2. Menachem Elon (birth name Menachem Fetter) was born in Düsseldorf, Germany [2] into a Religious Jewish family. Elon’s family fled to the Netherlands A year before the Nazism rise in Germany. in 1935 Elon’s family immigrated to the Palestine. in 1938 He studied in the Hebron Yeshiva An ordained as a rabbi and was among the founders of a yeshiva high school. In 1948, he served as military prosecutor of the 9th Brigade during the 1948 Arab–Israeli War.

    Elon earned his diploma from the Tel Aviv School of Law and Economics in 1948. in 1954 He began his affiliation with The Hebrew University of Jerusalem as an instructor of law and was subsequently appointed teaching associate, senior lecturer, associate professor, and, in 1972, Professor of Jewish Law. He also served been a guest lecturer on the Faculty of Law at Oxford University, University College of London, and a visiting professor at Harvard University School of Law and at New York University School of Law. In 1963 Justice Elon was appointed Head of the Institute for Research in Jewish Law at the Hebrew University and edited 10 volumes of The Annual of the Institute for Research in Jewish Law and was also editing a digest of the response of the medieval authorities. from 1968 to 1971 he served as Editor of the Division of Jewish Law of the Encyclopedia Judaica and served as the editor of the Encyclopaedia Hebraica.
    He played a pivotal role in the Mishpat Ivri (Hebrew Law) movement. Among his many works, he authored the foundation work (cited below) on Hebrew law for academic use and the training of Israeli law students. in 1955 appointment as senior assistant to the Attorney General of Israel? Haim Cohn and From 1959 to 1966 Elon was adviser on Jewish Law to the Israel Ministry of Justice and was a member of numerous Israeli Public Inquiry committees. In 1979, Elon was awarded the Israel Prize, for Hebrew law.[3]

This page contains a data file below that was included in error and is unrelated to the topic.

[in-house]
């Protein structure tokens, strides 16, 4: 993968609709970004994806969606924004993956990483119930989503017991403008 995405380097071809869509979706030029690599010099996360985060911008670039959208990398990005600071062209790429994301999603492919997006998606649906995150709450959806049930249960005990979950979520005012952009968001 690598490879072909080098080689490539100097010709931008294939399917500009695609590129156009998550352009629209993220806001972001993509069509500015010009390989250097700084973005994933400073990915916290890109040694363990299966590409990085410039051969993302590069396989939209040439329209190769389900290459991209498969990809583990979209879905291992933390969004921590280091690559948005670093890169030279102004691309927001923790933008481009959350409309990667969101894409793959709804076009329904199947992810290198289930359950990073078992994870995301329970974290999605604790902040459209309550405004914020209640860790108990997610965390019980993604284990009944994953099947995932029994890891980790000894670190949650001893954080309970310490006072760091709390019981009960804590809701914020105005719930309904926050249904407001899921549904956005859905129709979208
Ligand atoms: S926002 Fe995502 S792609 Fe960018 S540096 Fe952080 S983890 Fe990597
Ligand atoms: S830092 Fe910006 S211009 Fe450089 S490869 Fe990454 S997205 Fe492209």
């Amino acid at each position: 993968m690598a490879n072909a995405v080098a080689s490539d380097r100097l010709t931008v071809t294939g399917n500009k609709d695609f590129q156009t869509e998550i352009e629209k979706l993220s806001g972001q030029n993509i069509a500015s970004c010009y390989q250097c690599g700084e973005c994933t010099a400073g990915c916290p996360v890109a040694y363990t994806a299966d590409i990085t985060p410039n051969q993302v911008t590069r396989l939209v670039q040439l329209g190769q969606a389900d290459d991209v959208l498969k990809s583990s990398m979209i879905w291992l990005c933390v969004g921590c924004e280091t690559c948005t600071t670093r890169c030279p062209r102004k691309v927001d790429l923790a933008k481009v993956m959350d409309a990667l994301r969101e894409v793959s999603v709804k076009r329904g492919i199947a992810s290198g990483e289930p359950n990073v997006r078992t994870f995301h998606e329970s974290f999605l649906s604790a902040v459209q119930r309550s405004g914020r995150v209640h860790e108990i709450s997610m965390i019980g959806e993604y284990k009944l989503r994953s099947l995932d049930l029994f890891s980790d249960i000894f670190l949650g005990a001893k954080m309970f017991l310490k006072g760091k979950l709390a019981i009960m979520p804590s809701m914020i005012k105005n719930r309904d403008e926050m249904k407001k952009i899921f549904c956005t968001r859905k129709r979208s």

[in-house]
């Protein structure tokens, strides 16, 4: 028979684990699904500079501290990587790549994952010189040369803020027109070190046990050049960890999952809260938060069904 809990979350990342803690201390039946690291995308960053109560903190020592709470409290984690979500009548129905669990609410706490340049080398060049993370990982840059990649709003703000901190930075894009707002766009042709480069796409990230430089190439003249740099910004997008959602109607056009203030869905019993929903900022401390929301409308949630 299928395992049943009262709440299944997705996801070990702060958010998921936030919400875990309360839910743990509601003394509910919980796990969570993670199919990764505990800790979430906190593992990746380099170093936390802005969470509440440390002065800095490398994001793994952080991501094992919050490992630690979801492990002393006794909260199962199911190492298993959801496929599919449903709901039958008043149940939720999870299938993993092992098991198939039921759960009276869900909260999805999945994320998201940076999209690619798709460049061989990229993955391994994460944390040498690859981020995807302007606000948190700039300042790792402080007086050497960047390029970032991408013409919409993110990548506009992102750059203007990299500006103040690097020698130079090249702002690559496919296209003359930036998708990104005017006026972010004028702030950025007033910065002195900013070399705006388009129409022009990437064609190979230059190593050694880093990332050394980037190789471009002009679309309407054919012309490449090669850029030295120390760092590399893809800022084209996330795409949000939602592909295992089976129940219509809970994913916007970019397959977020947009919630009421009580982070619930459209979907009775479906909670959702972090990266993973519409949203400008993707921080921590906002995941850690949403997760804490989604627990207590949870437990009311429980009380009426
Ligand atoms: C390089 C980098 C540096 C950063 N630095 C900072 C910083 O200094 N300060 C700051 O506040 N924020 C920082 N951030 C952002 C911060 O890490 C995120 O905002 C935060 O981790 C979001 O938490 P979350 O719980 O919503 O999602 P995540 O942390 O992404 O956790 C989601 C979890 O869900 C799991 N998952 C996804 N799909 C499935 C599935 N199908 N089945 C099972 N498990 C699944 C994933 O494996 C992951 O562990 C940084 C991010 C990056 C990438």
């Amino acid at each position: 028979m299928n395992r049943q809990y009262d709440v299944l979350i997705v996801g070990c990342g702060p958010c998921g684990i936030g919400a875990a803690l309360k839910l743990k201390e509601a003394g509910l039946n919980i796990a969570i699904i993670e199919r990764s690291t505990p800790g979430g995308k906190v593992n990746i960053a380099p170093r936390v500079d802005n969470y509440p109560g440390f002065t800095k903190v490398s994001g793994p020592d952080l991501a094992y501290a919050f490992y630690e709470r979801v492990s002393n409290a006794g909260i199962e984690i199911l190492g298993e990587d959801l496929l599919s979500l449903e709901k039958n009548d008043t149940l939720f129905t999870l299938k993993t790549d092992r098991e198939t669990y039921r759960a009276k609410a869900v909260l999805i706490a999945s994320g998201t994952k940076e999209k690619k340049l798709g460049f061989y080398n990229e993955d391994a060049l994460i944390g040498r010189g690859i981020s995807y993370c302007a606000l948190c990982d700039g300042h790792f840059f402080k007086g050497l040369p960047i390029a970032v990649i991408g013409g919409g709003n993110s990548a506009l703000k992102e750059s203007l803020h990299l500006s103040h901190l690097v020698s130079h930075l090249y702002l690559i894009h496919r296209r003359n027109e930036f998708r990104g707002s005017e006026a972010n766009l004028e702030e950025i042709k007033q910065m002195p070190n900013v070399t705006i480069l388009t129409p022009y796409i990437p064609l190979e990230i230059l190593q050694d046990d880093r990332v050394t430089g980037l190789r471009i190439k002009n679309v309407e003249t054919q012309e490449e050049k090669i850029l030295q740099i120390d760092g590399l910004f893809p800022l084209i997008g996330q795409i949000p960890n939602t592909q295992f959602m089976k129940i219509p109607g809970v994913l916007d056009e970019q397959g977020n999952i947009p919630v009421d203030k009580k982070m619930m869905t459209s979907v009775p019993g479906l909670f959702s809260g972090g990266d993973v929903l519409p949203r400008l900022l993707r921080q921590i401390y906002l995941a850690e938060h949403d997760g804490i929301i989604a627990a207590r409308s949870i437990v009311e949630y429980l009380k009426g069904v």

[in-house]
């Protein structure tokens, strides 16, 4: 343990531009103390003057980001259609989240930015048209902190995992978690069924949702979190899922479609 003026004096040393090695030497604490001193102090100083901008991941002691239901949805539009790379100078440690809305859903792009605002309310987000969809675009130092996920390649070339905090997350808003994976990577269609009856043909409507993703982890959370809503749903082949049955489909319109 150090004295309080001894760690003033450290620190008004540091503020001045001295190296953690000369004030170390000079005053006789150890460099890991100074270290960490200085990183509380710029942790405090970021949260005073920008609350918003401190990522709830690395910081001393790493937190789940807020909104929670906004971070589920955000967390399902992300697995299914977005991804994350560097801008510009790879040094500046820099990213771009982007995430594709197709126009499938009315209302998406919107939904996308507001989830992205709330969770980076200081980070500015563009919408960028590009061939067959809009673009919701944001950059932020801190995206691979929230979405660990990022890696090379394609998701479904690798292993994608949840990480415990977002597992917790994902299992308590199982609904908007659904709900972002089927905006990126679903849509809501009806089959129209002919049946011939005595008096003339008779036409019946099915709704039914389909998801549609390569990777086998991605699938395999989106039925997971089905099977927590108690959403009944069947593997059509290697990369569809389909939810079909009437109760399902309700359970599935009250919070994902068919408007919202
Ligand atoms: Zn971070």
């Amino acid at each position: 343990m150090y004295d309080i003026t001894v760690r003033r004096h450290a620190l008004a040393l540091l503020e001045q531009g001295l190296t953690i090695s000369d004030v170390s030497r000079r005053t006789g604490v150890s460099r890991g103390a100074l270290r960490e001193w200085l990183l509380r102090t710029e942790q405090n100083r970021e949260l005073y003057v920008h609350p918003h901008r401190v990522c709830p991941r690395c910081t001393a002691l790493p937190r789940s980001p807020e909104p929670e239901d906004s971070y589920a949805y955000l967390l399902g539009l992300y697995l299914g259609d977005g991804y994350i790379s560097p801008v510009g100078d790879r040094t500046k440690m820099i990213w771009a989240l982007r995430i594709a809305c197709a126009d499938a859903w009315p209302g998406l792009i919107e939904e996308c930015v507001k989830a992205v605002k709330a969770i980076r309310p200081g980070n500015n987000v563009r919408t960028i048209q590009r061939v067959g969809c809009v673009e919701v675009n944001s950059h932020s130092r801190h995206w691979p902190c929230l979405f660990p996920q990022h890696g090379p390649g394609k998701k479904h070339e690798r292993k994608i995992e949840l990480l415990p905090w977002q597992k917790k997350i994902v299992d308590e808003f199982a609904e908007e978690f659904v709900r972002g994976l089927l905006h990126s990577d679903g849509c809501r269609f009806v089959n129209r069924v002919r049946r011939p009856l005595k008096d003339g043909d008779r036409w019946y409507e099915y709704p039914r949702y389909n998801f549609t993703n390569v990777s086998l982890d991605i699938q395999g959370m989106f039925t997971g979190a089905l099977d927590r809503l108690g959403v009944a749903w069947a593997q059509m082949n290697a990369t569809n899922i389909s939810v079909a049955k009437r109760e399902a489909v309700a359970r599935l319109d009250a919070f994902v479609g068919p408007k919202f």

[edit]Supreme Court of Israel
    In 1977 he was appointed to the Israeli Supreme Court. Menachem Elon served as Justice and his opinions often draw upon the principles of Jewish law. His judicial decisions include the prohibition to register the character of non-Orthodox conversions on Israeli identity cards and the return of a girl who had been transferred for adoption without her parent’s consent.
    In 1988 he was promoted to the position of deputy Supreme Court president, under Meir Shamgar and in 1993 retired after 16 years as a justice.
    [edit]Israeli presidential election
    Supported by the right-wing Likud party, Elon was nearly selected as President of the State of Israel, losing in a close vote (61-57) to Chaim Herzog in 1983.
    [edit]Resumption of academic career
    In 1993, he was elected President of the World Union of Jewish Studies and Served in until 2005. In 1992, Elon wrote “Jerusalem Covenant” – an mosaic dealing with the centrality of Jerusalem in Jewish life – signed in Jerusalem Day the 25.

    The Elon family, a member of the religious Zionist elite, is entrenched in the world of law, politics, Literature and halacha (Jewish religious law).Amongst Elon’s five children are Binyamin Elon (married writer Emuna Elon), a member of Knesset and former cabinet minister and Rabbi Mordechai Elon, the former head of Yeshivat HaKotel, Joseph (“Sefi”) Elon serving as district judge in Be’er Sheva, Ari Elon is secular and a lecturer on the Bible.